Another intrusive element that breaks the flow of gameplay is item management. You'll quickly learn that you won't be very successful in this game unless you use your items. They're essential for victory in this game and not just something you use as a last resort. Your attacks are weak and you can't effectively combo in this game so you'll often have to use offensive items in your inventory or constantly use healing items to make up for the beating you're taking. In fact, you'll need to use health items often if you want your maximum health to go up as that is the only way to increase it in this game.

Needless to say you will spend a lot of time in the inventory screen. Making this more annoying is the very limited inventory space you have. Also adding to your constant time in the inventory screen is the Alchemy system, which allows you to combine items to create new ones. This is an interesting idea but gets annoying rather quickly as it becomes the only good way to get items since shops don't always have what you need and money is hard to come by. Having to remember all of these alchemy formulas, not to mention the actual process of gathering the necessary ingredients begins to feel like a chore after some time.

You can also grow seeds in this game to acquire fruit to heal your character and gain experience points towards health bar increases. However, you need phozons to grow a seed, which are released from defeated enemies. These are the same phozons you need to level up your attack power and eventually gain new special attacks, so you often have to choose between getting experience or getting health items which is tiresome. Essentially, Odin Sphere makes using items a rather complicated mess while most other games just keep it simple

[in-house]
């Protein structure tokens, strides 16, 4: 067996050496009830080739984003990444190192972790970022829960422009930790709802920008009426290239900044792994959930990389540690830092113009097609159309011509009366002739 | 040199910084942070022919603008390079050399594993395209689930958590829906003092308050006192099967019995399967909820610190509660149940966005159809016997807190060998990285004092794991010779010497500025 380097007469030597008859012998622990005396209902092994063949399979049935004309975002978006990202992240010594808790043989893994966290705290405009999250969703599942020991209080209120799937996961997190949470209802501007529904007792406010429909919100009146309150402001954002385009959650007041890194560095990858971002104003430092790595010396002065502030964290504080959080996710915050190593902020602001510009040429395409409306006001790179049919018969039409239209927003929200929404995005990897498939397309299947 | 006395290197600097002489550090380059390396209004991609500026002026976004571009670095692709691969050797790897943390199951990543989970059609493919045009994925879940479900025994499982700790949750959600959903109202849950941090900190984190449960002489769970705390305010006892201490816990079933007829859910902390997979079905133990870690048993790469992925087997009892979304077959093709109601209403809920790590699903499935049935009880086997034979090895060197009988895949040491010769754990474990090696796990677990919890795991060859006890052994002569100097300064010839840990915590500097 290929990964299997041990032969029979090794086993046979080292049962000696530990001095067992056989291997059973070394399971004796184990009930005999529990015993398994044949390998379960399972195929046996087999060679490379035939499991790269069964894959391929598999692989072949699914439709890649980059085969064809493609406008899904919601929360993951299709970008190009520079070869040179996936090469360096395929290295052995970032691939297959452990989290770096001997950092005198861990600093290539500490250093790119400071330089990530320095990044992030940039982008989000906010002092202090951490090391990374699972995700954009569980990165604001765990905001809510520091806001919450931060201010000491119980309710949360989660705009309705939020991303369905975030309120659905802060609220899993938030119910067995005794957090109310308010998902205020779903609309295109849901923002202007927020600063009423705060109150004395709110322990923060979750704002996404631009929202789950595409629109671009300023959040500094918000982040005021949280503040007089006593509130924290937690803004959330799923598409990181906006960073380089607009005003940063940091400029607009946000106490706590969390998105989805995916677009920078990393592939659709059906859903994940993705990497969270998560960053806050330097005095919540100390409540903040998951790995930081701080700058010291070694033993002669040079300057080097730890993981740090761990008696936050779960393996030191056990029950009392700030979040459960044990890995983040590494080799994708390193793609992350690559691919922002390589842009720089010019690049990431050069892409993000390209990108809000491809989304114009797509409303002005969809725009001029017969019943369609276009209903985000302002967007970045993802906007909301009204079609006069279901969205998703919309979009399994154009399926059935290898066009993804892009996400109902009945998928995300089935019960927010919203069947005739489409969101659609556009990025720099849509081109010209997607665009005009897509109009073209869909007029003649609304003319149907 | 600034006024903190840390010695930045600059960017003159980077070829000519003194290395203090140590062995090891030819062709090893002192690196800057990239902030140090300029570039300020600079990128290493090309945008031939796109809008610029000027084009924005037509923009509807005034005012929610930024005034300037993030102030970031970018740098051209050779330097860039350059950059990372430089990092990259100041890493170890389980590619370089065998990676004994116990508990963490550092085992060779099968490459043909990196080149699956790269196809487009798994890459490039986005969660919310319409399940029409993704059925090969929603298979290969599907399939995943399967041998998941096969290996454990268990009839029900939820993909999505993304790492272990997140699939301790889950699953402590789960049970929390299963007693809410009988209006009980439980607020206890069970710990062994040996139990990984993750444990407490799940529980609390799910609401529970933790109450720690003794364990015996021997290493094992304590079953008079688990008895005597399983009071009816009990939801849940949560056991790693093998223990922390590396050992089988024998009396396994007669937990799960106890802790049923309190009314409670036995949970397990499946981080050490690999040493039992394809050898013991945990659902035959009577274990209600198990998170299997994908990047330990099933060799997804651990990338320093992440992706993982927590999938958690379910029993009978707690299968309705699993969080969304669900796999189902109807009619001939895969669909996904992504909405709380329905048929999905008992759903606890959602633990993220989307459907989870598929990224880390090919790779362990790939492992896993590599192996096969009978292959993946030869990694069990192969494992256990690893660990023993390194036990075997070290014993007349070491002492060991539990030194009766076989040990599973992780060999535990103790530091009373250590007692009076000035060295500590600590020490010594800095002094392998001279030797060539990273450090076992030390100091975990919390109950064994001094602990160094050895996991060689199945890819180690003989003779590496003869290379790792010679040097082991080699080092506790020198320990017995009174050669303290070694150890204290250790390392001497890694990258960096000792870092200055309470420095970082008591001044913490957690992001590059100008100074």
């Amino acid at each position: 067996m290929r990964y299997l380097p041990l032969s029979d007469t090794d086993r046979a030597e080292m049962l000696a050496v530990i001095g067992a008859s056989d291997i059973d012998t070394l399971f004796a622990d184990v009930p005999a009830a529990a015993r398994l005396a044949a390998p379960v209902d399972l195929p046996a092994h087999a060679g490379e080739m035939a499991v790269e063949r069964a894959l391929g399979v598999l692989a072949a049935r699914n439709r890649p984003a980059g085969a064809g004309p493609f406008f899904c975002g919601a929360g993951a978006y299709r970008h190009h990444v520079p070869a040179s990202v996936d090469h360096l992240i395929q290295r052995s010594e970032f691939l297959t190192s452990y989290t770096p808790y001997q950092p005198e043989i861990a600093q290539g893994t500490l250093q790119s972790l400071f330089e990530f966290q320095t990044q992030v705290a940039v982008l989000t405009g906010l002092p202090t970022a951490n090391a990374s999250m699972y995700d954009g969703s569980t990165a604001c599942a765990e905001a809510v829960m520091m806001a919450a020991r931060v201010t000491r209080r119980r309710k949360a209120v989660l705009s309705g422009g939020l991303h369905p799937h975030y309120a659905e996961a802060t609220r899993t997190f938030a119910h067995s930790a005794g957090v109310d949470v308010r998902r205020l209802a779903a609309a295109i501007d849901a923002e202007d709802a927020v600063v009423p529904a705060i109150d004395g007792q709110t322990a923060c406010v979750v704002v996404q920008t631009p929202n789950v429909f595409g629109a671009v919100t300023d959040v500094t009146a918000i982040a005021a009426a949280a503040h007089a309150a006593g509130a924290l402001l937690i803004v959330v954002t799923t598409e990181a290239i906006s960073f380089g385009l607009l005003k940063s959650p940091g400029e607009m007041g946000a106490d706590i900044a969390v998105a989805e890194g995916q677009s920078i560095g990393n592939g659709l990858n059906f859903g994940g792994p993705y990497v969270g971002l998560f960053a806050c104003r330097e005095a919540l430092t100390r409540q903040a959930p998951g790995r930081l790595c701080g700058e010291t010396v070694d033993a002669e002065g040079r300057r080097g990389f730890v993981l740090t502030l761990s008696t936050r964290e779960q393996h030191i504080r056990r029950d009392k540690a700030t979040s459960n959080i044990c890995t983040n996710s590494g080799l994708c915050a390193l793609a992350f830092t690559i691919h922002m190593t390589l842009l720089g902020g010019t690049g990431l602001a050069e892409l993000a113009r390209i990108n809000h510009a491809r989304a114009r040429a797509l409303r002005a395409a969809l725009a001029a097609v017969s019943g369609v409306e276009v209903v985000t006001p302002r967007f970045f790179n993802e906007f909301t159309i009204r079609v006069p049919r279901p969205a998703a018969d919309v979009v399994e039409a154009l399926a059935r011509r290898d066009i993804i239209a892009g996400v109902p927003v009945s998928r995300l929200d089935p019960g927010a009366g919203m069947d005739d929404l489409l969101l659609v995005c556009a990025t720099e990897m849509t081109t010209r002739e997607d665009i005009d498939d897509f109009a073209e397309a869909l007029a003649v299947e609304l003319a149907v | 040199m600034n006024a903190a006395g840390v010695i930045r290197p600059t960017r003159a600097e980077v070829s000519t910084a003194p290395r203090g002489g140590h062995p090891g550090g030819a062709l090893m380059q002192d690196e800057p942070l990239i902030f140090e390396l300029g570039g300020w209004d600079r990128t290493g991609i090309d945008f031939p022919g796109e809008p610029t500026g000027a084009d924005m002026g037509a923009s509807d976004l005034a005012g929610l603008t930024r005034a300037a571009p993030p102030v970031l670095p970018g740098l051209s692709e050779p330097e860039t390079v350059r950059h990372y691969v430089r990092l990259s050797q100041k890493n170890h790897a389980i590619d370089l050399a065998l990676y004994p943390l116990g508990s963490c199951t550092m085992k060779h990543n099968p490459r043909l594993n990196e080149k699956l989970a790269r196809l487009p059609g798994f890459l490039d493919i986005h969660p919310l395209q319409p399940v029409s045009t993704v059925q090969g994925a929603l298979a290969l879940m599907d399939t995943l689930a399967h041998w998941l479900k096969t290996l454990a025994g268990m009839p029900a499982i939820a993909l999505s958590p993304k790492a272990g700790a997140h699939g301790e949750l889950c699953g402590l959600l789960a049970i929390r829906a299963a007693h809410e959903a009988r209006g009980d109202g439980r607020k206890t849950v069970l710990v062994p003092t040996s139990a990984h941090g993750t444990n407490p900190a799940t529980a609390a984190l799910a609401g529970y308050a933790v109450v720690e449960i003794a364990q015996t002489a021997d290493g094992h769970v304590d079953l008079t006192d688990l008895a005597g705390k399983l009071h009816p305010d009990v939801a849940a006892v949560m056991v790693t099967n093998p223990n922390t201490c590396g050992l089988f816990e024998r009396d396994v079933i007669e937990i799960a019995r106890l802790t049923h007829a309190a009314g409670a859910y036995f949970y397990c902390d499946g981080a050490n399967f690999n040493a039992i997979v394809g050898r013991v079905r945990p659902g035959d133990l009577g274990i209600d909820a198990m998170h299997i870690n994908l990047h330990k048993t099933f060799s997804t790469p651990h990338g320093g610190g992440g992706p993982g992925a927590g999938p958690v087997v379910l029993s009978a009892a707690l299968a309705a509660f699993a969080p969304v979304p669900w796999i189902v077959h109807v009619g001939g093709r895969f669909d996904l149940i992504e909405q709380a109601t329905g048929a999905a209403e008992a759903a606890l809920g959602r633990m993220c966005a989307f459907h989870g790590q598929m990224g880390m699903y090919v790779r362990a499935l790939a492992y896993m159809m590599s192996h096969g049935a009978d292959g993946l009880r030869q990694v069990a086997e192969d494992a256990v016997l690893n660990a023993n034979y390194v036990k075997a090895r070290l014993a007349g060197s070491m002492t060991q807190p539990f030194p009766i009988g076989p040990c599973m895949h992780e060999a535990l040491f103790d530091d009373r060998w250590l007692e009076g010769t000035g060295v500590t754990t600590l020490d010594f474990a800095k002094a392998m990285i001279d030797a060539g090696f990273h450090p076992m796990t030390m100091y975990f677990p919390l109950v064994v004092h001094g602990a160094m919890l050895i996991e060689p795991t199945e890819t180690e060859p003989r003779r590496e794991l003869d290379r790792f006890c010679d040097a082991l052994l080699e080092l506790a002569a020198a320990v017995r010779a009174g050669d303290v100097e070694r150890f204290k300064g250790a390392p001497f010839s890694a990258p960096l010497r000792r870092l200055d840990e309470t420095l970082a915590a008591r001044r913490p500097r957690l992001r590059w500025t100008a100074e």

That's the biggest problem with this game, everything feels heavy handed and restrictive. You can't do combos, you can take more than a few actions without your power bar emptying, and acquiring and using items is a hassle. It just seems that there are too many restrictive rules to play by, with very little in the way of rewards. Combat gets rather uninteresting due to all the restrictions and the fact that there is nothing really visually impressive about it. Special attacks don't all look very special and combos are such a pain to pull of that you end up not relying on them too much

Ultimately, Odin Sphere feels like a typical rpg experience. Great story, music and graphics, but weak gameplay. This will be enough for some people, but it's not enough to warrant all the hype and acclaim some have poured onto this game.

It's worth a rental for anyone who has the patience to deal with the sub-standard combat system. The graphics, story and music are certainly worth checking out.

Rating:   3.0 - Fair